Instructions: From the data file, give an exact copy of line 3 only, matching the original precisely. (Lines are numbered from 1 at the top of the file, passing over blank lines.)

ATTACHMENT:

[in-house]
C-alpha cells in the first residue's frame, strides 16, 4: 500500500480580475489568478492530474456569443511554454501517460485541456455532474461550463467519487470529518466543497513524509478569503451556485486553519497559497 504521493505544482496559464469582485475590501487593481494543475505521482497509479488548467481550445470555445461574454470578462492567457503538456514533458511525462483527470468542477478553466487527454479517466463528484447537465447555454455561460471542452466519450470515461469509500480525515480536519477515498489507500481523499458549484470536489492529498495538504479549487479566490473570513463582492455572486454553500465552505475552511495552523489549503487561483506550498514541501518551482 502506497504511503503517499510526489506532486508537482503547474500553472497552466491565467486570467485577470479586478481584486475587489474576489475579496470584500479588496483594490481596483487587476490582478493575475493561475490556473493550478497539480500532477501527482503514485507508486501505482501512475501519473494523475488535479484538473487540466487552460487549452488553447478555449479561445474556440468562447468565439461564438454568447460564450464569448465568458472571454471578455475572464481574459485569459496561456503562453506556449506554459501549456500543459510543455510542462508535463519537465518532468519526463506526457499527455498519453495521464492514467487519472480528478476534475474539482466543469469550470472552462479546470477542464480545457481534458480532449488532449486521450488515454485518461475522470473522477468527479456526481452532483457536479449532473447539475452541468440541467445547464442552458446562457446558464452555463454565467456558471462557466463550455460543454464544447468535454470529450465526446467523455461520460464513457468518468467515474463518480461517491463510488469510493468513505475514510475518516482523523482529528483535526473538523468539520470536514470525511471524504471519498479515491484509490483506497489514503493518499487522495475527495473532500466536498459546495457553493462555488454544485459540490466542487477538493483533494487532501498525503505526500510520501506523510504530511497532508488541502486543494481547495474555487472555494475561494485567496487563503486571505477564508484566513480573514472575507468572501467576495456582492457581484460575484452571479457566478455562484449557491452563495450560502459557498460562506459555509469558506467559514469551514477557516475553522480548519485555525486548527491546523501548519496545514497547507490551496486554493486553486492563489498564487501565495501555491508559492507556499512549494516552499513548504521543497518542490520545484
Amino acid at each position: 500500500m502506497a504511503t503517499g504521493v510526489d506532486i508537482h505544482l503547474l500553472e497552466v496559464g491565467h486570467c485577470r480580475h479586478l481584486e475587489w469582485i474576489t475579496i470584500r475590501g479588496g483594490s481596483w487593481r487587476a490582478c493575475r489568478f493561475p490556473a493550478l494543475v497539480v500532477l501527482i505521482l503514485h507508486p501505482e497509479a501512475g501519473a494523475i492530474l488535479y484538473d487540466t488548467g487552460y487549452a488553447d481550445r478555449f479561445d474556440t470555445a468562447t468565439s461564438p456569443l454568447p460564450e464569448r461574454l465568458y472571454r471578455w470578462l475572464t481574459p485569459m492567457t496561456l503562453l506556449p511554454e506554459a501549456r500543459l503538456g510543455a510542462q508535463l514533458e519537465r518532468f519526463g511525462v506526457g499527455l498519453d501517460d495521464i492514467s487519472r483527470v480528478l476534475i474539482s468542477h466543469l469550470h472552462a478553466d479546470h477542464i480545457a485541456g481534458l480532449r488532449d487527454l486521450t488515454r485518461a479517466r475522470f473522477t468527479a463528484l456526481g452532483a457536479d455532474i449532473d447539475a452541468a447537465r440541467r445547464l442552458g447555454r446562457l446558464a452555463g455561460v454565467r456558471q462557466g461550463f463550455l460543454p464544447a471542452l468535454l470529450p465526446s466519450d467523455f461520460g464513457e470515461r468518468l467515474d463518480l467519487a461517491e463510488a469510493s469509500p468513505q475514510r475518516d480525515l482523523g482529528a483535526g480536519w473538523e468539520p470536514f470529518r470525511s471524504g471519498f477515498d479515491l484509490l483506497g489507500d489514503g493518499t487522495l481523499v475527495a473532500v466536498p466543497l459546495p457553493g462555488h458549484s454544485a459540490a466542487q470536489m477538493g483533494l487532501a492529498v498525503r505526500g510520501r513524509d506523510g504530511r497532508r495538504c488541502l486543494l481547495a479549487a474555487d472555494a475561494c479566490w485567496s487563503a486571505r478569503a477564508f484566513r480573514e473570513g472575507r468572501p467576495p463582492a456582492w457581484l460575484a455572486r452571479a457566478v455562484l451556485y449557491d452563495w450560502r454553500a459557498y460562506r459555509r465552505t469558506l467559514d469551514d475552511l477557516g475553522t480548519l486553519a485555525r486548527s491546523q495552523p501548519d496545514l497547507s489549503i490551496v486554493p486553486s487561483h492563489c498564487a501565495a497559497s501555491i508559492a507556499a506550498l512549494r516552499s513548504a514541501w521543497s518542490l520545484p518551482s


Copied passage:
Amino acid at each position: 500500500m502506497a504511503t503517499g504521493v510526489d506532486i508537482h505544482l503547474l500553472e497552466v496559464g491565467h486570467c485577470r480580475h479586478l481584486e475587489w469582485i474576489t475579496i470584500r475590501g479588496g483594490s481596483w487593481r487587476a490582478c493575475r489568478f493561475p490556473a493550478l494543475v497539480v500532477l501527482i505521482l503514485h507508486p501505482e497509479a501512475g501519473a494523475i492530474l488535479y484538473d487540466t488548467g487552460y487549452a488553447d481550445r478555449f479561445d474556440t470555445a468562447t468565439s461564438p456569443l454568447p460564450e464569448r461574454l465568458y472571454r471578455w470578462l475572464t481574459p485569459m492567457t496561456l503562453l506556449p511554454e506554459a501549456r500543459l503538456g510543455a510542462q508535463l514533458e519537465r518532468f519526463g511525462v506526457g499527455l498519453d501517460d495521464i492514467s487519472r483527470v480528478l476534475i474539482s468542477h466543469l469550470h472552462a478553466d479546470h477542464i480545457a485541456g481534458l480532449r488532449d487527454l486521450t488515454r485518461a479517466r475522470f473522477t468527479a463528484l456526481g452532483a457536479d455532474i449532473d447539475a452541468a447537465r440541467r445547464l442552458g447555454r446562457l446558464a452555463g455561460v454565467r456558471q462557466g461550463f463550455l460543454p464544447a471542452l468535454l470529450p465526446s466519450d467523455f461520460g464513457e470515461r468518468l467515474d463518480l467519487a461517491e463510488a469510493s469509500p468513505q475514510r475518516d480525515l482523523g482529528a483535526g480536519w473538523e468539520p470536514f470529518r470525511s471524504g471519498f477515498d479515491l484509490l483506497g489507500d489514503g493518499t487522495l481523499v475527495a473532500v466536498p466543497l459546495p457553493g462555488h458549484s454544485a459540490a466542487q470536489m477538493g483533494l487532501a492529498v498525503r505526500g510520501r513524509d506523510g504530511r497532508r495538504c488541502l486543494l481547495a479549487a474555487d472555494a475561494c479566490w485567496s487563503a486571505r478569503a477564508f484566513r480573514e473570513g472575507r468572501p467576495p463582492a456582492w457581484l460575484a455572486r452571479a457566478v455562484l451556485y449557491d452563495w450560502r454553500a459557498y460562506r459555509r465552505t469558506l467559514d469551514d475552511l477557516g475553522t480548519l486553519a485555525r486548527s491546523q495552523p501548519d496545514l497547507s489549503i490551496v486554493p486553486s487561483h492563489c498564487a501565495a497559497s501555491i508559492a507556499a506550498l512549494r516552499s513548504a514541501w521543497s518542490l520545484p518551482s